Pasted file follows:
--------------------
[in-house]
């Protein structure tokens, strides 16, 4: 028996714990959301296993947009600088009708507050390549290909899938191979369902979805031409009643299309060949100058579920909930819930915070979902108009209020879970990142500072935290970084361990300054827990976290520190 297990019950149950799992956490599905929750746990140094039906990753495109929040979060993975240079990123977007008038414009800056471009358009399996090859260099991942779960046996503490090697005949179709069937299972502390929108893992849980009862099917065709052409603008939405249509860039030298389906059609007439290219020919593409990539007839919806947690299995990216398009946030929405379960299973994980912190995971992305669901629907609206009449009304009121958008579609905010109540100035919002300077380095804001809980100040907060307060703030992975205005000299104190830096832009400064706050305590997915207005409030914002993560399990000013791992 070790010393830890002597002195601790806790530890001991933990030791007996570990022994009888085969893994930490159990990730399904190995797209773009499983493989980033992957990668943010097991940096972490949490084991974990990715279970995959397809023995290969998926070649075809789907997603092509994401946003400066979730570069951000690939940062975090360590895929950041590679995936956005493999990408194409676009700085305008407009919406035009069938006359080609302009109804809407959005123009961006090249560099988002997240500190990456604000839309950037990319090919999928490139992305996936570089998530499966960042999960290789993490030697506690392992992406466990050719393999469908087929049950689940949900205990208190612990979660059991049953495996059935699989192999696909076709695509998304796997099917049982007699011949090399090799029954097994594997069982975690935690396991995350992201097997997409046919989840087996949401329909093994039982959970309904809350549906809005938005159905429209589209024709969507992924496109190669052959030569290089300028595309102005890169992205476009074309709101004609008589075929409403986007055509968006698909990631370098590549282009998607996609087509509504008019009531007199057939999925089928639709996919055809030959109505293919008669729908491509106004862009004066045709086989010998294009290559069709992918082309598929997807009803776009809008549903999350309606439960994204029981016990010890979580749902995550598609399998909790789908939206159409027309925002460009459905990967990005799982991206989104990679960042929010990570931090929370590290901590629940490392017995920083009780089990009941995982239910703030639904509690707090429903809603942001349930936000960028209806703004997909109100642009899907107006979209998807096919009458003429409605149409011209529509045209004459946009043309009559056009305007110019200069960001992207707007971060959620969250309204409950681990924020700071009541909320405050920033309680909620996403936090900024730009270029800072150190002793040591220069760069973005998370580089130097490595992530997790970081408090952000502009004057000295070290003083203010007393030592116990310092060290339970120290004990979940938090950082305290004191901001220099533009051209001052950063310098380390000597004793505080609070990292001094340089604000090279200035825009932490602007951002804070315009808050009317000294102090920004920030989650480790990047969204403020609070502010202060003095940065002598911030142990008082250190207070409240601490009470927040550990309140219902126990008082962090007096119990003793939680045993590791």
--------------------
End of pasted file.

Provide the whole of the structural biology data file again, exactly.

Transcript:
[in-house]
């Protein structure tokens, strides 16, 4: 028996714990959301296993947009600088009708507050390549290909899938191979369902979805031409009643299309060949100058579920909930819930915070979902108009209020879970990142500072935290970084361990300054827990976290520190 297990019950149950799992956490599905929750746990140094039906990753495109929040979060993975240079990123977007008038414009800056471009358009399996090859260099991942779960046996503490090697005949179709069937299972502390929108893992849980009862099917065709052409603008939405249509860039030298389906059609007439290219020919593409990539007839919806947690299995990216398009946030929405379960299973994980912190995971992305669901629907609206009449009304009121958008579609905010109540100035919002300077380095804001809980100040907060307060703030992975205005000299104190830096832009400064706050305590997915207005409030914002993560399990000013791992 070790010393830890002597002195601790806790530890001991933990030791007996570990022994009888085969893994930490159990990730399904190995797209773009499983493989980033992957990668943010097991940096972490949490084991974990990715279970995959397809023995290969998926070649075809789907997603092509994401946003400066979730570069951000690939940062975090360590895929950041590679995936956005493999990408194409676009700085305008407009919406035009069938006359080609302009109804809407959005123009961006090249560099988002997240500190990456604000839309950037990319090919999928490139992305996936570089998530499966960042999960290789993490030697506690392992992406466990050719393999469908087929049950689940949900205990208190612990979660059991049953495996059935699989192999696909076709695509998304796997099917049982007699011949090399090799029954097994594997069982975690935690396991995350992201097997997409046919989840087996949401329909093994039982959970309904809350549906809005938005159905429209589209024709969507992924496109190669052959030569290089300028595309102005890169992205476009074309709101004609008589075929409403986007055509968006698909990631370098590549282009998607996609087509509504008019009531007199057939999925089928639709996919055809030959109505293919008669729908491509106004862009004066045709086989010998294009290559069709992918082309598929997807009803776009809008549903999350309606439960994204029981016990010890979580749902995550598609399998909790789908939206159409027309925002460009459905990967990005799982991206989104990679960042929010990570931090929370590290901590629940490392017995920083009780089990009941995982239910703030639904509690707090429903809603942001349930936000960028209806703004997909109100642009899907107006979209998807096919009458003429409605149409011209529509045209004459946009043309009559056009305007110019200069960001992207707007971060959620969250309204409950681990924020700071009541909320405050920033309680909620996403936090900024730009270029800072150190002793040591220069760069973005998370580089130097490595992530997790970081408090952000502009004057000295070290003083203010007393030592116990310092060290339970120290004990979940938090950082305290004191901001220099533009051209001052950063310098380390000597004793505080609070990292001094340089604000090279200035825009932490602007951002804070315009808050009317000294102090920004920030989650480790990047969204403020609070502010202060003095940065002598911030142990008082250190207070409240601490009470927040550990309140219902126990008082962090007096119990003793939680045993590791």